Emojis: Outsourcing the act of expression since 1999

We recently had a discussion about the rise of emoticons, aka emojis… saying that none of us are able to write a text message anymore without dropping at least one of those cheeky little icons in.

There is some history to this sort of pictoral representation of language. The early Chinese and Egyptians used hieroglyphics to communicate, and some schools of thought lean towards the idea that we are now evolving backwards to re-adopt this sort of communication.

With our research hats on, we could not resist testing the difference between the use of emojis and words, when trying to understand how Brits feel about certain brands.

In our experiment, we selected ten brands from different categories and split our Your Voice community into two groups at random. One group was asked to verbally explain with one word or phrase how they feel about the brand, whereas the other group was given a beautiful selection of different emoji faces, cats, hearts, (and yes, the poo icon, but nobody selected that!)…followed up by a question to explain their choice of emoticon.

The differences in results are impressive.

People can find it difficult at times to describe in words how they feel and what they think about brands and responses when asked and the answers are usually simpler and less defined, with little depth.

Here are some example responses from the test group that wasn’t given emoticons and was asked to express their feelings in words.

The question we asked: Please tell us in one word or phrase how you feel about the company shown:

Emoji 1

The answers of this group felt like default responses – generic feelings or descriptions that respondents feel they are expected to say about a certain brand. What we also found was that respondents would describe the brand and how they see it, rather than just focusing on how they feel. Again, a default reaction and, as interesting, a rambled justification.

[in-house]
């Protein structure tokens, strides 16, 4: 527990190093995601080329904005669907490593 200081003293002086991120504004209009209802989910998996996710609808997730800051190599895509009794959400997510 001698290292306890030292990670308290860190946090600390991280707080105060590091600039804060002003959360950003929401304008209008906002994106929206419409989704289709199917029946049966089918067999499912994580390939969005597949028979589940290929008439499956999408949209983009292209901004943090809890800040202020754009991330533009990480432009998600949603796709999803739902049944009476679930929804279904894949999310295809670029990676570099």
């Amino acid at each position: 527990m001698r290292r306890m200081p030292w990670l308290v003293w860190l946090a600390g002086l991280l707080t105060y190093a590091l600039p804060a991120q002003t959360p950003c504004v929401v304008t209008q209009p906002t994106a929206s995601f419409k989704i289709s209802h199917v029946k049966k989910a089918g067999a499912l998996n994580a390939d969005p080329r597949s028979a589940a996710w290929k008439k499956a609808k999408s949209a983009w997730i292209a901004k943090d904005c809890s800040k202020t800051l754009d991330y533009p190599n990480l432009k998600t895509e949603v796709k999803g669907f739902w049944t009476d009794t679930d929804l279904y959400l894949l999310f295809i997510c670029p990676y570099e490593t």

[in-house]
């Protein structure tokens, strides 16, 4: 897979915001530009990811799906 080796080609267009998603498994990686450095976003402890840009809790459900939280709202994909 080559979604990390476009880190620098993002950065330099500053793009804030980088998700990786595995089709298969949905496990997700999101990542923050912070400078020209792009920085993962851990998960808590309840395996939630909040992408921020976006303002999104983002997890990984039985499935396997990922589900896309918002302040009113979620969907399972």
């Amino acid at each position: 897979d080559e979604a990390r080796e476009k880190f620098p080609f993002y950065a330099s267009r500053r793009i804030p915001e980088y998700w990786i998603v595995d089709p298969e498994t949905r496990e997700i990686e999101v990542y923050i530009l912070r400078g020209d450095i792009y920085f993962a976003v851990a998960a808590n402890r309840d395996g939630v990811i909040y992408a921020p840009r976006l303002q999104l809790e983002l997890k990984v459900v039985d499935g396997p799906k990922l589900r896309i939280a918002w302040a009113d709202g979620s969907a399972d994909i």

When compared to the emoji group, we found that the use of emoticons are great as a first step of emotional expression, which seem to remove the barrier of not being able to formulate or pin down a certain emotion. They provide the less articulate amongst us with a prompt, a guidance but no judgement. They can even express complicated emotions when joined together to form an emoji sentence.

The question we asked:  Please put the pin on the appropriate emoji, which is closest to how you feel about the company shown:

Emoji 2

Let’s take this one step further, researchers have found that emojis go some way in satisfying our human need to express ourselves, in a simple heuristic way. They make it effortless for someone to convert a particular emotion into words. This is particularly true for 18-25 year olds: research by TalkTalk found that 72% of 18-25 year olds find it easier to express their emotions if they are using emoticons and nearly half of them say that using emoticons in digital communication enables them to express themselves more effectively.

We understand emojis to be emotional communication, hence our response would be more of a gut-reaction, as it is easier for our brains to process compared to having to think of an emotive verb. The emoticon spectrum does help respondents to communicate a more dynamic bandwidth of how we feel about a certain brand.

So what?

Do emojis represent the future of human communication? Who knows, but understanding consumers’ moods is a hot topic these days. Some brands are already on board, with McDonald’s, Dominos and Ikea already embracing this new pictoral approach in their above the line comms.

For us, the gap really exists in marketing research and insight. Rather than just assuming that ‘happy = good’, we need to start seeing the value in the full spectrum that human emotions can offer, especially when considering that there are currently around 1,200 different emoticons available. There are social listening tools that provide us with emoji wordclouds, but how else can we harness the rich insights that are currently lurking amongst the billions of uses of these little pictures every single day?

By Denise Funke and Frances Revel


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